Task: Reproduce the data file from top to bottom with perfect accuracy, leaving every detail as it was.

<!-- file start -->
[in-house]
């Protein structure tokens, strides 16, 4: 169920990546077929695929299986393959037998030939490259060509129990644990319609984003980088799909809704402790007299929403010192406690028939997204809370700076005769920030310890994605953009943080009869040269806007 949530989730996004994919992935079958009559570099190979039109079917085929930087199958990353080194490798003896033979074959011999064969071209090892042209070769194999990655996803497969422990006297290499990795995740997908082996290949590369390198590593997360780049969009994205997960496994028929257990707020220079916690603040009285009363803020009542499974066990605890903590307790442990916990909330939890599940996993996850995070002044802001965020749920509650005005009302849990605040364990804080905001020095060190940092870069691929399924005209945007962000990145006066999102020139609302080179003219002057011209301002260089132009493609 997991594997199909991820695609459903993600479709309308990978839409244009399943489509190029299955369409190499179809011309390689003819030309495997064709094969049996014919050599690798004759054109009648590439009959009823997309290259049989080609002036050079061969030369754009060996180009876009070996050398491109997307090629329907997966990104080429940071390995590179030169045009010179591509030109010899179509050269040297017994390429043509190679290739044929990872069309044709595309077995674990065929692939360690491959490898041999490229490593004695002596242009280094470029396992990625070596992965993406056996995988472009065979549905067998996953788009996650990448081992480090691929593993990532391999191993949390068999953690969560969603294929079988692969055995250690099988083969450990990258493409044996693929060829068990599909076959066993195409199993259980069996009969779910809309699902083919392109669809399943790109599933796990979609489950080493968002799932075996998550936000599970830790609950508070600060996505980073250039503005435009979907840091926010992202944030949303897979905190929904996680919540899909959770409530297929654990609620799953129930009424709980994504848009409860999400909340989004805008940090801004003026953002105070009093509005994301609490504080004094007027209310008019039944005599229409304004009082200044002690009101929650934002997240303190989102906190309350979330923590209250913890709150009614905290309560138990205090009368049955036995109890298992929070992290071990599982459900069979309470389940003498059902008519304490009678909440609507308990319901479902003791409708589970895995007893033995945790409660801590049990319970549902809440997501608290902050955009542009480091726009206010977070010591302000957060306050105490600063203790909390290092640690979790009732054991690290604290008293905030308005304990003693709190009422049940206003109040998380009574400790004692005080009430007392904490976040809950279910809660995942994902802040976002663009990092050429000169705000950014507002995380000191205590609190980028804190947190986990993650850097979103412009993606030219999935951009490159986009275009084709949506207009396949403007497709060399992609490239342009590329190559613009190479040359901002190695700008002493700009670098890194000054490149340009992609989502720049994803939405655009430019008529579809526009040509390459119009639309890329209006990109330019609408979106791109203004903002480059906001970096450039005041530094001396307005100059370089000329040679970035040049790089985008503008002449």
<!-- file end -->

[in-house]
């Protein structure tokens, strides 16, 4: 169920990546077929695929299986393959037998030939490259060509129990644990319609984003980088799909809704402790007299929403010192406690028939997204809370700076005769920030310890994605953009943080009869040269806007 949530989730996004994919992935079958009559570099190979039109079917085929930087199958990353080194490798003896033979074959011999064969071209090892042209070769194999990655996803497969422990006297290499990795995740997908082996290949590369390198590593997360780049969009994205997960496994028929257990707020220079916690603040009285009363803020009542499974066990605890903590307790442990916990909330939890599940996993996850995070002044802001965020749920509650005005009302849990605040364990804080905001020095060190940092870069691929399924005209945007962000990145006066999102020139609302080179003219002057011209301002260089132009493609 997991594997199909991820695609459903993600479709309308990978839409244009399943489509190029299955369409190499179809011309390689003819030309495997064709094969049996014919050599690798004759054109009648590439009959009823997309290259049989080609002036050079061969030369754009060996180009876009070996050398491109997307090629329907997966990104080429940071390995590179030169045009010179591509030109010899179509050269040297017994390429043509190679290739044929990872069309044709595309077995674990065929692939360690491959490898041999490229490593004695002596242009280094470029396992990625070596992965993406056996995988472009065979549905067998996953788009996650990448081992480090691929593993990532391999191993949390068999953690969560969603294929079988692969055995250690099988083969450990990258493409044996693929060829068990599909076959066993195409199993259980069996009969779910809309699902083919392109669809399943790109599933796990979609489950080493968002799932075996998550936000599970830790609950508070600060996505980073250039503005435009979907840091926010992202944030949303897979905190929904996680919540899909959770409530297929654990609620799953129930009424709980994504848009409860999400909340989004805008940090801004003026953002105070009093509005994301609490504080004094007027209310008019039944005599229409304004009082200044002690009101929650934002997240303190989102906190309350979330923590209250913890709150009614905290309560138990205090009368049955036995109890298992929070992290071990599982459900069979309470389940003498059902008519304490009678909440609507308990319901479902003791409708589970895995007893033995945790409660801590049990319970549902809440997501608290902050955009542009480091726009206010977070010591302000957060306050105490600063203790909390290092640690979790009732054991690290604290008293905030308005304990003693709190009422049940206003109040998380009574400790004692005080009430007392904490976040809950279910809660995942994902802040976002663009990092050429000169705000950014507002995380000191205590609190980028804190947190986990993650850097979103412009993606030219999935951009490159986009275009084709949506207009396949403007497709060399992609490239342009590329190559613009190479040359901002190695700008002493700009670098890194000054490149340009992609989502720049994803939405655009430019008529579809526009040509390459119009639309890329209006990109330019609408979106791109203004903002480059906001970096450039005041530094001396307005100059370089000329040679970035040049790089985008503008002449």